If i am correctly understanding the question, the programming issue is related to finding a common ring to work in for the following objects:

- power series in $t$, where $t$ is a nome for $\exp(\pi i\tau)$, and
- power series in $q$, where $q$ is a nome for $\exp(2\pi i\tau)$, and use already implemented modular functions already implemented in sage for this nome.

Obviously, we should have the bridge $q=t^2$. Since $q$ can be algebraically obtained from $t$, but not conversely, we will work with $t$. So we work in the power series ring over $\Bbb Q$ in the variable $t$.

Here is a way to initialize the above objects, and work with them in a common world.

```
q_PREC = 8
t_PREC = 2*q_PREC
R.<t> = PowerSeriesRing(QQ, default_prec=t_PREC)
E4 = eisenstein_series_qexp(4, prec=q_PREC, var='q', normalization = 'constant')
RQ = E4.parent()
RQ.inject_variables() # this is defining the variable q used by default in E4
print(f'E4 = E4(q) is {E4}')
print(f'E4(t^2) is {E4(t^2)}')
```

Results:

```
Defining q
E4 = E4(q) is 1 + 240*q + 2160*q^2 + 6720*q^3 + 17520*q^4 + 30240*q^5 + 60480*q^6 + 82560*q^7 + O(q^8)
E4(t^2) is 1 + 240*t^2 + 2160*t^4 + 6720*t^6 + 17520*t^8 + 30240*t^10 + 60480*t^12 + 82560*t^14 + O(t^16)
```

I hope the way the programming strategy would work is now clear. Let us define in $\Bbb Q[[t]]$ (modulo $t^{2\cdot 8}$) the following objects:

```
E4t = E4(t^2) + O(t^t_PREC)
Theta3 = theta_qexp(q_PREC)(t^2) + O(t^t_PREC)
print(f'E4t * Theta3 is:\n{E4t * Theta3}')
g = E4t - Theta3
gdic = g.dict()
print(f'E4t - Theta3 is:\n{g}')
print(f'The coefficients of E4t - Theta3 are as in the dictionary:\n{gdic}')
print('The first coefficients are:')
for k in [0..10]:
print(f'Coefficient in degree {k} is {gdic.get(k, 0)}')
```

The results are:

```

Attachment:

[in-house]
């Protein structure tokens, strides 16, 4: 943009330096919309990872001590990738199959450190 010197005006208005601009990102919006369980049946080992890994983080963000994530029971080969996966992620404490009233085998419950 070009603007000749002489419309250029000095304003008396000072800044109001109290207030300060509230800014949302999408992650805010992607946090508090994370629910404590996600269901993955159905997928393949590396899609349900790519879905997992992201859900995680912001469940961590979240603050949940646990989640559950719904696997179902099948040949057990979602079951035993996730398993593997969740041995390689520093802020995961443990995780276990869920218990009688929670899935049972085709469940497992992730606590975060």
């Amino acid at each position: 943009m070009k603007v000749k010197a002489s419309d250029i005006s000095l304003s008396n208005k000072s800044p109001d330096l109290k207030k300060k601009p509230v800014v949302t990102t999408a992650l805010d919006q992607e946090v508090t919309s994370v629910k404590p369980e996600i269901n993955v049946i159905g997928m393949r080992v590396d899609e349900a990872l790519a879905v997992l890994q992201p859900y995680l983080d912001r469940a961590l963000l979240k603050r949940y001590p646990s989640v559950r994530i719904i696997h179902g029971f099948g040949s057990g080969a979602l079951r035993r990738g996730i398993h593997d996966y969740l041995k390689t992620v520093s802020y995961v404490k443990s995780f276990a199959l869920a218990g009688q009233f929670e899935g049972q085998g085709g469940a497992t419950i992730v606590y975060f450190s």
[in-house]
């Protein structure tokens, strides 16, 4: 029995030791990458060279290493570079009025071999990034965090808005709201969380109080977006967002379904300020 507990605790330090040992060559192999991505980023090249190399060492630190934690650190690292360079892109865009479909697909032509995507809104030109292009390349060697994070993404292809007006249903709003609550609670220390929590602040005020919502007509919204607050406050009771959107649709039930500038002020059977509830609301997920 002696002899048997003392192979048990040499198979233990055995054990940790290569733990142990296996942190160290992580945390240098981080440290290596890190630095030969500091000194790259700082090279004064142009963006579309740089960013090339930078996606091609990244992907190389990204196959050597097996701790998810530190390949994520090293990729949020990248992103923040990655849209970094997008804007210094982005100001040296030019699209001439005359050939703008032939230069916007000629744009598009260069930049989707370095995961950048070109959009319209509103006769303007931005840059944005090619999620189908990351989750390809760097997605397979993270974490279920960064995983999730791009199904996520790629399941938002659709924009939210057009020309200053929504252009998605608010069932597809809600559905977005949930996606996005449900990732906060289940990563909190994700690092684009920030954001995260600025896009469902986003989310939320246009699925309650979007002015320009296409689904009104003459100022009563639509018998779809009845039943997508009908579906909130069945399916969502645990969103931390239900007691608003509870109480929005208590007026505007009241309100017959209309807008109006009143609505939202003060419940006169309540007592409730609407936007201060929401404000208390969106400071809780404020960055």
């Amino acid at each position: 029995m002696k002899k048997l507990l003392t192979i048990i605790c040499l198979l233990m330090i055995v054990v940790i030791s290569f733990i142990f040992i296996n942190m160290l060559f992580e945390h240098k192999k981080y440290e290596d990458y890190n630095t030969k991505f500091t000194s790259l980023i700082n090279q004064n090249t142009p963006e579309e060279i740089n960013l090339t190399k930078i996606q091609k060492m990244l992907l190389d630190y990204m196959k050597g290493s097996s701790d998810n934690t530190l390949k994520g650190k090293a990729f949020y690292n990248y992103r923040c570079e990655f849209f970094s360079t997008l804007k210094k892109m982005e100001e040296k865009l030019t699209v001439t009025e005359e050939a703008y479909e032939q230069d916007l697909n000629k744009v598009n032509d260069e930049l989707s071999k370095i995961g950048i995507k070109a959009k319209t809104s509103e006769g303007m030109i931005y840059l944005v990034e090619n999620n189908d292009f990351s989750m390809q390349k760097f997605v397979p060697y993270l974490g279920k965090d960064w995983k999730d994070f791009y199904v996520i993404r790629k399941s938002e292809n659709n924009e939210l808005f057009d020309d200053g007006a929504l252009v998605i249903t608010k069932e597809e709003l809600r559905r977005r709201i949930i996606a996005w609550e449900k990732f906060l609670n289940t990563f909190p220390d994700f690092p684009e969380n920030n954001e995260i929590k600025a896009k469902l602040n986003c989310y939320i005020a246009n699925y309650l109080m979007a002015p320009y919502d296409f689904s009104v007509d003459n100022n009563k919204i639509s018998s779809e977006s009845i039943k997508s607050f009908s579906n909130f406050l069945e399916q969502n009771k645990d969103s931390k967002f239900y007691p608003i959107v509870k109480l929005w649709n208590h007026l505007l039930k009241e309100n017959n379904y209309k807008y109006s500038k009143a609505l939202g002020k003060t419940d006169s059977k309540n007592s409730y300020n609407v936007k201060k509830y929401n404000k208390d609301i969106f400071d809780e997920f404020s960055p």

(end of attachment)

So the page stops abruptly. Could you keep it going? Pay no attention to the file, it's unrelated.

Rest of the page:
E4t * Theta3 is:
1 + 242*t^2 + 2640*t^4 + 11040*t^6 + 30962*t^8 + 65760*t^10 + 125280*t^12 + 216960*t^14 + O(t^16)
E4t - Theta3 is:
238*t^2 + 2160*t^4 + 6720*t^6 + 17518*t^8 + 30240*t^10 + 60480*t^12 + 82560*t^14 + O(t^16)
The coefficients of E4t - Theta3 are as in the dictionary:
{2: 238, 4: 2160, 6: 6720, 8: 17518, 10: 30240, 12: 60480, 14: 82560}
The first coefficients are:
Coefficient in degree 0 is 0
Coefficient in degree 1 is 0
Coefficient in degree 2 is 238
Coefficient in degree 3 is 0
Coefficient in degree 4 is 2160
Coefficient in degree 5 is 0
Coefficient in degree 6 is 6720
Coefficient in degree 7 is 0
Coefficient in degree 8 is 17518
Coefficient in degree 9 is 0
Coefficient in degree 10 is 30240
```

The coefficients of a power series are not really obtained in a natural way. The method `g.coefficients()`

shows them, but you have to guess the degrees. You can try `[coeff for coeff in g]`

to have the coefficients quickly in a list.

```
sage: [coeff for coeff in g]
[0, 0, 238, 0, 2160, 0, 6720, 0, 17518, 0, 30240, 0, 60480, 0, 82560]
```

An other way is to associate the dictionary `gdic`

as above, since for sparse power series it may be useful. For instance:

```
sage: theta2_qexp(300).dict()
{1: 1, 9: 1, 25: 1, 49: 1, 81: 1, 121: 1, 169: 1, 225: 1, 289: 1}
sage: theta2_qexp(300)(t^2).dict()
{2: 1, 18: 1, 50: 1, 98: 1, 162: 1, 242: 1, 338: 1, 450: 1, 578: 1}
```

Note that for missing degrees, we have to provide the default value, zero. For instance:

```
sage: th2_dic = theta2_qexp(300)(t^2).dict()
sage: th2_dic.get(18)
1
sage: th2_dic.get(19)
sage: type(th2_dic.get(19))
<class 'NoneType'>
sage: th2_dic.get(19, 0)
0
sage: type(th2_dic.get(19, 0))
<class 'sage.rings.integer.Integer'>
```

I hope the above way to proceed works for the purpose, good luck in your research projects!

@Daniel L : I tried to reformat the LaTeX code of your question, but the third definition notation is inconsistent with the first two. Could you clarify ?

There is a $\Theta_4$ now in there.